The resurrection, most forcibly, makes that point. In the end, God has the last word. The resurrection of Jesus is that last word. From the ashes of shame, of seeming defeat, failure, and death, a new, deeper, and eternal life perennially bursts forth. Our faith begins at the very point where it seems it should end, in God’s seeming silence in the face of evil.

And what does this ask of us?

First, simply that we trust in the truth of the resurrection. The resurrection asks us to believe what Gandhi affirmed, namely, that in the end evil will not have the last word. It will fail. Good will eventually triumph.

More concretely, it asks us to roll the dice on trust and truth, namely, trusting that what Jesus taught is true. Virtue is not naïve, even when it is shamed. Sin and cynicism are naïve, even when they appear to triumph. Those who genuflect before God and others in conscience will find meaning and joy, even when they are deprived of some of the world’s pleasures. Those who drink in and manipulate sacred energy without conscience will not find meaning in life, even when they taste pleasure. Those who live in honesty, no matter the cost, will find freedom. Those who lie and rationalize will find themselves imprisoned in self-hate. Those who live in trust will find love. God’s silence can be trusted, even when we die inside of it. We need to remain faithful in love, forgiveness, and conscience, despite everything that suggests they are naive. They will bring us to what is deepest inside of life. Ultimately, God vindicates virtue. God vindicates love. God vindicates conscience. God vindicates forgiveness. God vindicates fidelity. Ultimately, God vindicated Jesus and will vindicate us too if we remain faithful.

The Passion of Christ as Passivity


We speak of that section in the Gospels which narrates Jesus’ life from the Last Supper until his death and burial, as chronicling his “Passion”. On Good Friday, the lector begins the Gospel with the words: “The Passion of Our Lord Jesus Christ According to John”.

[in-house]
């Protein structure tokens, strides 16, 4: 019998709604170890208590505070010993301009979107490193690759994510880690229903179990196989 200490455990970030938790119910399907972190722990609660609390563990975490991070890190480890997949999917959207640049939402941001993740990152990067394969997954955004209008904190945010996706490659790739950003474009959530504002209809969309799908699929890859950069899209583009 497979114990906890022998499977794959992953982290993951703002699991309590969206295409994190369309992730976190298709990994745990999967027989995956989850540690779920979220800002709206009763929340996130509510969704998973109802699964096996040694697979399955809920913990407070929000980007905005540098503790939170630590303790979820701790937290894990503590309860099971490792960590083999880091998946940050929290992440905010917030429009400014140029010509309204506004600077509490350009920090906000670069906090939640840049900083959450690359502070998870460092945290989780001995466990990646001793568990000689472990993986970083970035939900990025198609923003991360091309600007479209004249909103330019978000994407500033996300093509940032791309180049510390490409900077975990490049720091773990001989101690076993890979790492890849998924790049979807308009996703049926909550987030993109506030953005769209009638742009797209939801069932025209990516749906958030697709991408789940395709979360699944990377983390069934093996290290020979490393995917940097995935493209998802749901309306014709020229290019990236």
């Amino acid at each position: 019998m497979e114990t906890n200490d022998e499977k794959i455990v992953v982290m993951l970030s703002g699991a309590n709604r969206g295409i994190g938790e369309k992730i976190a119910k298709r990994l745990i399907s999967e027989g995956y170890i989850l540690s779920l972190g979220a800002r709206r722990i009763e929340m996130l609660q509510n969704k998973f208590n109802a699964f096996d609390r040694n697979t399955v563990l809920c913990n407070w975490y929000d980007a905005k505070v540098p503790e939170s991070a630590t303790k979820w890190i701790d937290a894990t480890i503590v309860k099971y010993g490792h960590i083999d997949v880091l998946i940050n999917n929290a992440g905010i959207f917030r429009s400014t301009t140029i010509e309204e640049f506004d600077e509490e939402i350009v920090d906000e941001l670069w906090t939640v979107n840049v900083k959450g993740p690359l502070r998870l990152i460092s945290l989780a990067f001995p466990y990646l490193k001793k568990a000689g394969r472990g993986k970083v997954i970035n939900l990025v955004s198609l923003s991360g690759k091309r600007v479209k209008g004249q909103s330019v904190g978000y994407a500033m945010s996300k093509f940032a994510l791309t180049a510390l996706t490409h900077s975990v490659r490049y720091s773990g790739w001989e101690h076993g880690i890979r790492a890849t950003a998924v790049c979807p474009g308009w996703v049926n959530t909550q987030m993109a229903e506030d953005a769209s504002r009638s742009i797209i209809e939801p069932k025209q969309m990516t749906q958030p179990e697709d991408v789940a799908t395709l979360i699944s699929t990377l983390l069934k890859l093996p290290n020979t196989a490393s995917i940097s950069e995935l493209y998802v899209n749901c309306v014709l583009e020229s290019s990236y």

Why do we call Jesus’ suffering just before his death his passion?

Generally, this is not properly understood. We tend to think that “passion” here refers to intense sufferings, as in “passionate suffering”. This isn’t wrong but misses a key point. Passion comes from the Latin, PASSIO, meaning passiveness, non-activity, absorbing something more than doing something. Hence, the “Passion” of Jesus refers to that time in his life when his meaning for us is not defined by what he was doing but rather by what was being done to him. What’s being said here?

The life and ministry of Jesus can be divided into two distinct parts: scholars estimate that Jesus spent about three years preaching and teaching before being put to death. For most of that time, in fact for all of it except the last day, he was very much the doer, in command, the active one, teaching, healing, performing miracles, giving counsel, eating with sinners, debating with church authorities, and generally, by activity of every sort, inviting his contemporaries into the life of God. And he was busy, so pressured that at times he didn’t have time to eat. For almost all his public life Jesus was actively doing something.

However, from the time he walked out of the last supper room that activity stopped. He is no longer the one who is doing things for others, but the one who is having things done to him. In the garden, they arrest him, bind his hands, lead him to the high priest, then to Pilate. He is beaten, humiliated, stripped of his clothes, and eventually nailed to a cross where he dies. This constitutes his “passion”, that time in his life and ministry when he ceases to be the doer and becomes the one who has things done to him.